Remembering Martin Luther King Jr.

Behind The News
April 4, 2008 2:21:32 PM PDT
I saw and heard him speak once. I was 15 years old. And Martin Luther King Jr. back then was a giant figure -- for civil rights, for justice. He spoke at my temple - in Los Angeles, where Orthodox Jews number very few compared to New York, "temple" is the accepted description, as much as synagogue -- and it was standing room only, and for the first time I became aware of security -- men in dark glasses and dark suits, with obvious little ear pieces and walkie talkies.

I listened to King's speech today -- his remarks at Temple Israel of Hollywood were discovered on reel-to-reel tape last year -- and it was remarkable to me how bonded at the time Jews and blacks were. King thanked the congregation for their financial support of the civil rights movement - and indeed at the time funding for organizers in the South came largely from Jews -- and he spent much time comparing the plight of the Jews of old to the plight of American blacks in the 1960s.

The Rabbi -- Max Nussbaum -- was very liberal. It was a sign of those times that he didn't say black or African American when introducing Dr. King. Instead, he unabashedly used the word Negro. Nussbaum was German, and spoke out against Nazism and fascism and intolerance. I remember him clearly when I was a young student, and Bar Mitzvah (he presided) and my confirmation.

There was an urgency to King's speech - as was his wont -- and I remember sitting spell-bound, not an easy feat for a 15-year-old. He talked about civil rights workers killed and jailed, and how the struggle for equality would not come easy nor be always peaceful.

He was a remarkable speaker; and it was more than slightly gratifying to hear the speech that affected me so much back then, again, today, on the 40th anniversary of his assassination.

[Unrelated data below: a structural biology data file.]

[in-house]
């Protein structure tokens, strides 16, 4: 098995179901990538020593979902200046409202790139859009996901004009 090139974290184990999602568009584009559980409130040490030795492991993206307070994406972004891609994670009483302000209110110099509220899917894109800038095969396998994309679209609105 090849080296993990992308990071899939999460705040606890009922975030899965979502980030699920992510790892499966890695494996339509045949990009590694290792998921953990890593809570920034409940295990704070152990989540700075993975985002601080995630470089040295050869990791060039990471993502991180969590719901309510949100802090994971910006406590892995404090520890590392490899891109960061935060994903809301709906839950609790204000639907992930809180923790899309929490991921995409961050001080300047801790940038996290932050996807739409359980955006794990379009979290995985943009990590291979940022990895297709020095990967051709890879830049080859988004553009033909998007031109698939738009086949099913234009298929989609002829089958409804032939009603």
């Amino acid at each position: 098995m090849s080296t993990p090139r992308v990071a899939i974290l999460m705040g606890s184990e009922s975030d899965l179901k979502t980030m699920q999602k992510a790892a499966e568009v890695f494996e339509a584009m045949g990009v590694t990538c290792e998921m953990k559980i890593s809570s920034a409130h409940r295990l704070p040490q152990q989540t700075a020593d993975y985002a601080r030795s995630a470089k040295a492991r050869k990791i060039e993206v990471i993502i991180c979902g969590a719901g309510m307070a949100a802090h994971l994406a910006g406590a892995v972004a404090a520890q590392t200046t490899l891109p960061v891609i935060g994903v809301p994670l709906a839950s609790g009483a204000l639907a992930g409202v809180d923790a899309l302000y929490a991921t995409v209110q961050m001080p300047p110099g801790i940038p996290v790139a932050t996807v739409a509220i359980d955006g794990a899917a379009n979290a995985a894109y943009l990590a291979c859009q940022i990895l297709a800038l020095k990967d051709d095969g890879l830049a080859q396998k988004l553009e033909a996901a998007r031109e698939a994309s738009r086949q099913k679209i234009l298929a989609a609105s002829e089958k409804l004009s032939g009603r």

If you were alive back in 1968, you will always remember where you were when you heard King was shot, remember how you felt, remember the reaction across the country. It was an unforgettable year, here in this country and around the world. Assassinations, student riots, a turning point in public opinion against the war in Vietnam. It was a year that changed things, everywhere. And not always for the best.

They are gathering in Memphis today and tonight, to remember Rev. King. Our Jeff Pegues is there for us tonight, at 11.

Also at 11, we have the story of a new homeowner - who put down $39,000 on a condo in Orange County. After she deposited the money, she discovered that there were some environmental issues with the soil the condos are built on. The homeowner -- a single mother - was given the chance to get her money back. She grabbed it. But the developer never sent it. So the woman rang our doorbell, and got Tappy Phillips and 7 On Your Side.

We'll also have any breaking news of the night, plus Lee Goldberg's weekend AccuWeather forecast, and Scott Clark with the night's sports. I hope you can join Liz Cho and me, tonight at 11, right after 20/20.

Bill Ritter